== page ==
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Up To 24 GB Capacities, 12-Hi Stacks & 819 GB/s Bandwidth

SK Hynix has announced that it has become the first in the industry to develop the next-generation High Bandwidth Memory standard, HBM3.

SK Hynix First To Complete HBM3 Development: Up To 24 GB In 12-Hi Stack, 819 GB/s Bandwidth

According to SK Hynix, the company has successfully developed its HBM3 DRAM, marking the next generation of High Bandwidth Memory products. The new memory standard will not only improve bandwidth but also increase DRAM capacities by stacking multiple DRAM chips vertically in stacks.

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SK Hynix began the development of its HBM3 DRAM starting with the mass production of HBM2E memory in July last year. The company is announcing today that its HBM3 DRAM will be available in two capacities, a 24 GB variant which will be the industry’s biggest capacity for the specific DRAM & a 16 GB variant. The 24 GB variant will feature a 12-Hi stack comprised of 2GB DRAM chips while 16 GB variants will utilize an 8-Hi stack. The company also mentions that the height of the DRAM chips has been shrunk to 30 micrometers (μm, 10-6m).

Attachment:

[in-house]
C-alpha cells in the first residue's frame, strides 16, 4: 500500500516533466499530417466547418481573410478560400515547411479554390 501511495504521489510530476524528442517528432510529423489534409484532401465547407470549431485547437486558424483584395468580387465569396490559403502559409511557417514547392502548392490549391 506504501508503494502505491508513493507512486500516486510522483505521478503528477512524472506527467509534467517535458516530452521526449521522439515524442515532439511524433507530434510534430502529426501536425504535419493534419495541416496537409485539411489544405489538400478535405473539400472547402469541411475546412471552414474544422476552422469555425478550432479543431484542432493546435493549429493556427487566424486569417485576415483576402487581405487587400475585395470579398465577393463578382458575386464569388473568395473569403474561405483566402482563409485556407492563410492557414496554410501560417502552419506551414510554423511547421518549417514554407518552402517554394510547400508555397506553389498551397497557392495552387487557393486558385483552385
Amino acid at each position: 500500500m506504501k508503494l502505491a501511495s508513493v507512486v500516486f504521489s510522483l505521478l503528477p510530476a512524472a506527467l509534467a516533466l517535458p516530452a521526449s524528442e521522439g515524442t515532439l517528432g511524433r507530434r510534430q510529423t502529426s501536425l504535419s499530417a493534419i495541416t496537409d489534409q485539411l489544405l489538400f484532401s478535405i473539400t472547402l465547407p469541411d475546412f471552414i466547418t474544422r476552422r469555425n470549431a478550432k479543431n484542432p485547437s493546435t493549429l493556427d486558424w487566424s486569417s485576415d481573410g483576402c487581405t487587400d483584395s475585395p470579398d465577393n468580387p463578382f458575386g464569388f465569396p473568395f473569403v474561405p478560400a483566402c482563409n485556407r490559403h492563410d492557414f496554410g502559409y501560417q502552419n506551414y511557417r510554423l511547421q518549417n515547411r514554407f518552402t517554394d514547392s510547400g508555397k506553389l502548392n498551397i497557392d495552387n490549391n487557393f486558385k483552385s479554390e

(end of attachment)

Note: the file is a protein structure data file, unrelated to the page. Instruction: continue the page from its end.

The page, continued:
“Since its launch of the world’s first HBM DRAM, SK hynix has succeeded in developing the industry’s first HBM3 after leading the HBM2E market,” said Seon-yong Cha, Executive Vice President in charge of the DRAM development. “We will continue our efforts to solidify our leadership in the premium memory market and help boost the values of our customers by providing products that are in line with the ESG management standards.”

via SK Hynix

As for performance, the SK Hynix HBM3 DRAM is expected to deliver 819 GB/s bandwidth per stack. This is an improvement of 78% over SK Hynix’s HBM2E DRAM which delivers 460 GB/s of bandwidth. A GPU like the NVIDIA A100 which features 6 HBM2E stacks will be able to deliver up to 5 TB/s bandwidth versus 2.0 TB/s bandwidth that it currently delivers using the existing DRAM standards. The memory capacity using the 24 GB DRAM dies should also theoretically reach up to 120 GB (5 out of 6 dies enabled due to yields) and 144 GB with the whole die stack enabled. It is likely that successors to NVIDIA’s Ampere (Ampere Next) and CDNA 2 (CDNA 3) will be the first to utilize the HBM3 memory standard.

The new memory type is expected to be adopted by high-performance data centers and machine learning platforms in the coming year. Just recently, Synopsys also announced that they are increasing designs for multi-die architectures with HBM3 IP and verification solutions, more on that here.



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